Time to talk: Menstruation

By Meiya Folwell
Bachelor of Secondary Education/ Bachelor of Arts

We all know women around the world are confronted with gender norms that more often than not disadvantage them. Our week in Mumbai along with our studies at Tata Institute of Social Science has shown us that in India is no different, with deeply rooted cultural ideologies marginalising women.

Within the Indian society there are many embedded cultural beliefs that hinder women from full participation in economic and social life, which we has been seen with the lack of women in the streets and formal jobs in Mumbai. One of these cultural beliefs is the stigma around menstruation in public and in private. Talking about menstruation is a large taboo in India and is clouded in shame due to cultural beliefs.

Many of these are based on religious beliefs and include the view that women on their period are impure, and dirty and therefore cannot enter temples, the kitchen or be touched by anyone.

The inability to talk about these issues results in a lack of information being shared between generations and brings about a sense of shame and inadequacy in having these bodily functions as women. Menstruation is a topic so tightly wrapped up in taboo that these social practices are not talked about and have managed to live on into the 21st century.

A combination of a lack of education as well as a lack of toilet and sanitation facilities creates even more problems for women. Only 12% of India’s 335 million menstruating women use sanitary napkins with 88% of women resorting to alternatives such as unsanitised cloths and sometimes even newspapers, ashes and dried leaves to help with absorption. Women are therefore easily susceptible to infection.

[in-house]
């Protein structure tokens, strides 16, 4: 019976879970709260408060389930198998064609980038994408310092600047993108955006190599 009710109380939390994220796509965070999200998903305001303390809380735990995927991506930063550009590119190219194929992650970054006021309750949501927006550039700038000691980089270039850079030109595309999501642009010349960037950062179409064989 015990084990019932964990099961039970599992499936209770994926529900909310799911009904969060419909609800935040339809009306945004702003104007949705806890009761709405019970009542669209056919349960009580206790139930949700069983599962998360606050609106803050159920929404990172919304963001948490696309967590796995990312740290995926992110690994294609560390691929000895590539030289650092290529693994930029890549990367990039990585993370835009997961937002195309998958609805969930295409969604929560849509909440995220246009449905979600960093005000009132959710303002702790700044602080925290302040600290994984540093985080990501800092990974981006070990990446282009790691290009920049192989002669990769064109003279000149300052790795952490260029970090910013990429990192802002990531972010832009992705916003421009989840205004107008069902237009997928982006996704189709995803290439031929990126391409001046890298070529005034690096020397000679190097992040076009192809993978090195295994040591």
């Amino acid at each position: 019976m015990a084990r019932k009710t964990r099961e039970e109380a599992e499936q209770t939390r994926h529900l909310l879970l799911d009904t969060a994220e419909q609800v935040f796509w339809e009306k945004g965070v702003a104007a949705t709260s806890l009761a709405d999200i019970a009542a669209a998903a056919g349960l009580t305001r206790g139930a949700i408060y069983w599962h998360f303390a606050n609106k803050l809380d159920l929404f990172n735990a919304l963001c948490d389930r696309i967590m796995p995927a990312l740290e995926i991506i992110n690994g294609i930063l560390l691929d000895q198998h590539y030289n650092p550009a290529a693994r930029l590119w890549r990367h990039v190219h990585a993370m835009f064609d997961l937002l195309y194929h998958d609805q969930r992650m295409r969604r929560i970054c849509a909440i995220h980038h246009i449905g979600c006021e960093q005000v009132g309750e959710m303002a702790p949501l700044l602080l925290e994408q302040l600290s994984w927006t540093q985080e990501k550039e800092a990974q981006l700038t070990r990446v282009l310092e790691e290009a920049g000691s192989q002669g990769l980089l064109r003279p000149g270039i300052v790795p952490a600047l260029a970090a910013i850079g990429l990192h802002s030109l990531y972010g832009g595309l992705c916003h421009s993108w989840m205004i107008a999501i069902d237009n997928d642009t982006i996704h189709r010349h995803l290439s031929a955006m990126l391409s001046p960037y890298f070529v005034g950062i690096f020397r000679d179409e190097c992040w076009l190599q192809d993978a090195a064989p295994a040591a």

Girls are also more likely to drop out of school once they start menstruating. This trend is particularly marked in rural India. A lack of awareness of pads in rural areas means they use cloths with inadequate access to toilets creating a lack of privacy. 23% of girls drop out of school after they start menstruating with these social practices making women feel inferior and shameful about their bodies.

Education is key to change in this and other aspects of women’s reproductive health, and life chances. Without formal education women will not be empowered and lack the tools and knowledge necessary to improve their quality of life and alleviate the poverty that they may face.

Menstruation is a normal bodily function that women are unable to control and if the cultural beliefs are not combatted, women will continue to be at a disadvantage in society. It is a sign of fertility and the ability to bring new life into the world and should be celebrated and openly discussed without fear and humiliation.

Stigmatising cultural beliefs about menstruation and the inability to talk about them within society uphold these gender inequalities and act as another barrier that women have to face.

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